What is a currency war? Will global imbalances persist? What are the long-term implications of sustained Asian current account surpluses and United States current account deficits? How do government budget deficits affect interest rates, trade balances, and exchange rates? What are the channels through which monetary policy affects the economy? These are some of the questions that are not only raised in today’s press, but also pre-occupy the minds of policy makers, the business world, and academics.
This course aims to answer the above questions by developing a better understanding of international macroeconomic policy and open economy macroeconomics. The first part of the course is devoted to developing an open economy macro model based on the asset approach. This model provides a useful framework to analyze the dynamics of macroeconomic variables for any exchange rate regime. The second part of the course provides an analytical perspective on currency crises, international macroeconomic interdependence, and currency areas.
Upon completion of this course, students should have: a critical understanding of the asset approach to exchange rates, the capability to evaluate exchange rate arrangements, and a basic understanding of currency crisis and international macroeconomic interdependence.
This course is aimed at: Undergraduates from a variety of backgrounds interested in understanding current issues in international economics.
Transferrable skills: Students will develop presentational and analytical skills, and deepen their understanding of the different models used by economists. They will also learn how to obtain and work with macro data as used by economists for policy analysis.
Prerequisites: It is expected that students will be familiar with the material covered at the intermediate macroeconomics level. Hence N. Gregory Mankiw (2010), Macroeconomics, 7th edition is to be compulsorily read before the start of the course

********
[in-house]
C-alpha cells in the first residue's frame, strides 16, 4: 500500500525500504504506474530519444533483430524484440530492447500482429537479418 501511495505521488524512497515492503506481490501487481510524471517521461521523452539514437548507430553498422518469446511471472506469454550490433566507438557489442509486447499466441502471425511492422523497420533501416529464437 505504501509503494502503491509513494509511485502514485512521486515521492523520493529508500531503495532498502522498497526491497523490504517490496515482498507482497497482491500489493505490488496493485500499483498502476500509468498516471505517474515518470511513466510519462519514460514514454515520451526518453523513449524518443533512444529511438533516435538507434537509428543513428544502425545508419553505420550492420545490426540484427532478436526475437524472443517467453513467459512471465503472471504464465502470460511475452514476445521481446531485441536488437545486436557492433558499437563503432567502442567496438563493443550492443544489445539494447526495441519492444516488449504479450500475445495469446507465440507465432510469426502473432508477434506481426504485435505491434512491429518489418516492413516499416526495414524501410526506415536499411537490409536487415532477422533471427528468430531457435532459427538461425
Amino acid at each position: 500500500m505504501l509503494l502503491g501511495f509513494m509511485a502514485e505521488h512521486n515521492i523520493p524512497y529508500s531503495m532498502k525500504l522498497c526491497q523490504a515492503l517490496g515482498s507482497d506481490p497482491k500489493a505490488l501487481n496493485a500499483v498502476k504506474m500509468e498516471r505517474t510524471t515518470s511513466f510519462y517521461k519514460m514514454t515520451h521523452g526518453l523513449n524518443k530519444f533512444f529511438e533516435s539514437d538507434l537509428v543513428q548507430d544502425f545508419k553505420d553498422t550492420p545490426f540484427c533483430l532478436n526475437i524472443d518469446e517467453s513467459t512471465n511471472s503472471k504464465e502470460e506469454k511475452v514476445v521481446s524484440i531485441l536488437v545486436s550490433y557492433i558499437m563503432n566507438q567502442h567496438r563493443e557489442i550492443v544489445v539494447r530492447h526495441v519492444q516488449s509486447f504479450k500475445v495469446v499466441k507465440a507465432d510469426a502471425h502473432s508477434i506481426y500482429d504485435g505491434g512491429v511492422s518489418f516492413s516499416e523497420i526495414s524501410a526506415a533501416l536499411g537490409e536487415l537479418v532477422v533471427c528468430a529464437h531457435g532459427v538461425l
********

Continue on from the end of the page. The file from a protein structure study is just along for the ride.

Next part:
The main reading for this course is the textbook by: Paul R. Krugman and Maurice Obstfeld (2008), International Economics: Theory and Policy, 8th edition, Parts III and IV. Students are encouraged to purchase their own copy.
Supplementary references are optional and include:
- Paul de Grauwe (1996), International Money: Post-War Trends and Theories.
- Paul de Grauwe (2009), The Economics of Monetary Union.
- Peter Isard (1995), Exchange Rate Economics.
- Jeffrey D. Sachs and Felipe B. Larrain (1993), Macroeconomics in the Global Economy
In addition, a number of journal articles are also cited in the syllabus with a hyperlink. You are also encouraged to read The Economist and the Financial Times, both before the start of the course and during the course.
- 1 Final Exam: 45%
- 1 Final Essay: 45%
- Participation, progress and attendance: 10%
Lecture Hours: 12 x 1 hour 15 minutes (total 15 hours)
Seminar Hours: 8 x 1 hour 15 minutes (total 10 hours)